Baldwin's patina..... https://www.reactivemetals.com/patinas-chemicals

    • Like 1
  12. 48 minutes ago, Aiden CC said:

    One of my projects this winter was putting together a setup for hammer-and-chisel engraving, carving, and inlay. After I got all the tooling done, the first project I made was this jewelry box as a holiday gift for my girlfriend. It is loosely inspired by “mirror lid” netsuke, and is made from the trunk of a small cherry tree with a shibuichi medallion on the lid. The design is a stylized hawk moth.  



    The ingot (right in the top photo) was cast into water then hammered out to make the lid. I chose to use 20% silver, the rest is copper. 


    Definitely a steep learning curve with the carving! I originally wanted to do raised inlay to get more material to work with and more of a color pallet, but I’m not there yet. A fun project for sure, and I hope to do more like this in the coming months!

    Have you looked at this tutorial?  https://www.jimkelso.com/inlaytutorial/inlaytutorial1.htm

  13. 5 hours ago, Brian Dougherty said:



    There are two things that I can't get me head around though:


      These people didn't have artificial lighting or magnification to use.  Is there really no journeyman's trick to cutting the lines so evenly?


    Here is a link to what I'm referring to if you haven't felt bad about yourself yet today:



    Thanks for your time :)

    They didn't need a magnifying lens, young people with myopia were chosen and trained to do the work. A north facing window has worked for centuries to provide enough light for gemstone cutting,engraving,etc.

  14. 4 hours ago, Alveprins said:

    Alright, gave it a shot at some scroll-work today.


    I've got to say, it is a real challenge making crisp lines with all those turns.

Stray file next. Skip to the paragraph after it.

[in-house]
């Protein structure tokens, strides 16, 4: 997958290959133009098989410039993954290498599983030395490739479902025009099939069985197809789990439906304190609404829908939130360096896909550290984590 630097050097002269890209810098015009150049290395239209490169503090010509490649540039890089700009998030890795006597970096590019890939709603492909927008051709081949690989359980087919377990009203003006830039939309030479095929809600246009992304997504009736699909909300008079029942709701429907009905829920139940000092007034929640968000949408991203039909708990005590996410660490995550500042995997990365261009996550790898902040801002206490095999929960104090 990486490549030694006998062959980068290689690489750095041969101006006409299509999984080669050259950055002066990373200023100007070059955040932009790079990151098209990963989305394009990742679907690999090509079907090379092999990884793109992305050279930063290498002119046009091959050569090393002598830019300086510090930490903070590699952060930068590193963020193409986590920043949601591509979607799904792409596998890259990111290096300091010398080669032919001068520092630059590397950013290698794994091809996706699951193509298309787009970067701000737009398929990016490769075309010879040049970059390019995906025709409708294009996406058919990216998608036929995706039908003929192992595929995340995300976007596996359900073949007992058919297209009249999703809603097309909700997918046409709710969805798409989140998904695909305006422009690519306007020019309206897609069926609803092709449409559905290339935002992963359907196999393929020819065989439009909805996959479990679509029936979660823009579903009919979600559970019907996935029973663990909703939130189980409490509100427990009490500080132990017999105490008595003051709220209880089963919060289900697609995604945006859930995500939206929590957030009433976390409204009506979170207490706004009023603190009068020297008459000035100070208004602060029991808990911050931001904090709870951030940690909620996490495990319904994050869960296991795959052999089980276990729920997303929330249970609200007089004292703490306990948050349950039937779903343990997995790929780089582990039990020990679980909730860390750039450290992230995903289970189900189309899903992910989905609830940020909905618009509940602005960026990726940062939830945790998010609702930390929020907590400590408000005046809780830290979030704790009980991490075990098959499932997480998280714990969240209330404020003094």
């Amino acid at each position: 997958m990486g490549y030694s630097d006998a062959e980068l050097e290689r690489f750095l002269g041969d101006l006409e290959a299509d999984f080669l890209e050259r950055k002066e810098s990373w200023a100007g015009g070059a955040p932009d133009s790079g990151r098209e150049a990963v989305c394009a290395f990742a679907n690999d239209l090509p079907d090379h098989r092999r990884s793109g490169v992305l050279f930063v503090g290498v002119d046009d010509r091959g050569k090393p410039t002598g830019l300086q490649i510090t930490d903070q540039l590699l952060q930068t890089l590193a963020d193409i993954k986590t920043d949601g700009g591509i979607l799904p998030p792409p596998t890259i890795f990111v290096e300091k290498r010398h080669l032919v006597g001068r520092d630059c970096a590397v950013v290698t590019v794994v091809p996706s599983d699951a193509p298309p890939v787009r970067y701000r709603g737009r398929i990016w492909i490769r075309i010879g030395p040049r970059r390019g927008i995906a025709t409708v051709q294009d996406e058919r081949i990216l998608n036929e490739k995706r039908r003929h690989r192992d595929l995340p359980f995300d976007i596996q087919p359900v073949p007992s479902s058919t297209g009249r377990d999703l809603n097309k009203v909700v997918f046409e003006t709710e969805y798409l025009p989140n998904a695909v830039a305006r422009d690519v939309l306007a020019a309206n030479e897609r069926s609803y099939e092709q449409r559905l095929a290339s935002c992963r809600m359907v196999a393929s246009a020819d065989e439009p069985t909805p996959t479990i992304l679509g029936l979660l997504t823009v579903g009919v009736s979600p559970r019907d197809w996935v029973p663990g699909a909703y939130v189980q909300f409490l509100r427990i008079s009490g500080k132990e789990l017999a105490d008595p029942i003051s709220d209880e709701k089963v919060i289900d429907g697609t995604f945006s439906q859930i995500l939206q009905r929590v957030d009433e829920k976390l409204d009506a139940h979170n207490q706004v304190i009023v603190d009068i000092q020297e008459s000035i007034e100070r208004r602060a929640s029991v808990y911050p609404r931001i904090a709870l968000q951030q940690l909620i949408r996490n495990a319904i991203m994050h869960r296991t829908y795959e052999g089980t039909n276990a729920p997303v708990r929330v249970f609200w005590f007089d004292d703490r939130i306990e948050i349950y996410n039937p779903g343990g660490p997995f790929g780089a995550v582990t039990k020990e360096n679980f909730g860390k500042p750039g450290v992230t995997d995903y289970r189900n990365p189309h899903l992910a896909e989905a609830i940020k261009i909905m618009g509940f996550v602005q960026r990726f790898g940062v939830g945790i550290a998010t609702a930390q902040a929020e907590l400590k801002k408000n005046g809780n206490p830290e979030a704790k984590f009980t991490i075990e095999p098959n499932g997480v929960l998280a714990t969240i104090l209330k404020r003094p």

I've got some serious heel-drag in the tight spots which I seemingly just cant get rid off.


    I think I need to go back to the basics and practice some flare cuts etc. to get those right at least, then look into this heel drag issue.

    The shading is also very challenging.

    Filigree 001B.jpg


    I will be pestering the people over at engravingforum.com, engraverscafe.com as well as engravers group on Facebook once I really start digging into this.


    I received my gold inlay graver blanks and templates, so I will be starting to practice inlay with those before I do the actual gold on the blade.

    Heck, maybe I'll do some borders in copper and brass on a test plate, with some scroll-work in the middle just for the heck of it... :)


    Anyhow, I'll keep updating this little thread for whomever is interesting to tag along for the ride, unless moderators think otherwise. As of this point in time, I'm not really "on topic" anymore in regards to the original post. :lol:

    It has rather turned into a "engraving journey" post... ^_^


    Sincerely, Alveprins.

    Sam Alfano has a number of books and videos on engraving,flare cuts came out recently. https://masterengraver.tv/